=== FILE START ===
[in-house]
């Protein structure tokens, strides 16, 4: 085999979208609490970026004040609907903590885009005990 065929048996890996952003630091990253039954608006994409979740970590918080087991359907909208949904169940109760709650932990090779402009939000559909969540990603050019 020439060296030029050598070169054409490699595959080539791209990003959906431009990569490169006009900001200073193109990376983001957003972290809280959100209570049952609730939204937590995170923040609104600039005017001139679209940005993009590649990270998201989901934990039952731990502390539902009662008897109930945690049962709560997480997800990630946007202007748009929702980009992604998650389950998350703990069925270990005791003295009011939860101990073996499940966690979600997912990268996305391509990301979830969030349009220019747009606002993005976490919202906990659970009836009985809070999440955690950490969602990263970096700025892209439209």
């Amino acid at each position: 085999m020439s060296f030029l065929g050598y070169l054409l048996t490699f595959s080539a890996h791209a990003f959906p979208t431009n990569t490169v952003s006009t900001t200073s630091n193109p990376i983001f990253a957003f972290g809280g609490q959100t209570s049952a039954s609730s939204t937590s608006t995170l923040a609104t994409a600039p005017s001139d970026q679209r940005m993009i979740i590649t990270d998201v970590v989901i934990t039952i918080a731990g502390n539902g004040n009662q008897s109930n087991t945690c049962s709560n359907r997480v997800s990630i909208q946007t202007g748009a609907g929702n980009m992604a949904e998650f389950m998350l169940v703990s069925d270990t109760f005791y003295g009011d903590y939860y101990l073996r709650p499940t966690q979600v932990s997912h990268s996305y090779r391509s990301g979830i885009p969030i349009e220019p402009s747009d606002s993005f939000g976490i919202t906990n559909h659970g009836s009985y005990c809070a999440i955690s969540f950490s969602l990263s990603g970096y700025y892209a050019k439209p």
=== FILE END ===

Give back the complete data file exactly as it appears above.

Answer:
[in-house]
């Protein structure tokens, strides 16, 4: 085999979208609490970026004040609907903590885009005990 065929048996890996952003630091990253039954608006994409979740970590918080087991359907909208949904169940109760709650932990090779402009939000559909969540990603050019 020439060296030029050598070169054409490699595959080539791209990003959906431009990569490169006009900001200073193109990376983001957003972290809280959100209570049952609730939204937590995170923040609104600039005017001139679209940005993009590649990270998201989901934990039952731990502390539902009662008897109930945690049962709560997480997800990630946007202007748009929702980009992604998650389950998350703990069925270990005791003295009011939860101990073996499940966690979600997912990268996305391509990301979830969030349009220019747009606002993005976490919202906990659970009836009985809070999440955690950490969602990263970096700025892209439209």
């Amino acid at each position: 085999m020439s060296f030029l065929g050598y070169l054409l048996t490699f595959s080539a890996h791209a990003f959906p979208t431009n990569t490169v952003s006009t900001t200073s630091n193109p990376i983001f990253a957003f972290g809280g609490q959100t209570s049952a039954s609730s939204t937590s608006t995170l923040a609104t994409a600039p005017s001139d970026q679209r940005m993009i979740i590649t990270d998201v970590v989901i934990t039952i918080a731990g502390n539902g004040n009662q008897s109930n087991t945690c049962s709560n359907r997480v997800s990630i909208q946007t202007g748009a609907g929702n980009m992604a949904e998650f389950m998350l169940v703990s069925d270990t109760f005791y003295g009011d903590y939860y101990l073996r709650p499940t966690q979600v932990s997912h990268s996305y090779r391509s990301g979830i885009p969030i349009e220019p402009s747009d606002s993005f939000g976490i919202t906990n559909h659970g009836s009985y005990c809070a999440i955690s969540f950490s969602l990263s990603g970096y700025y892209a050019k439209p």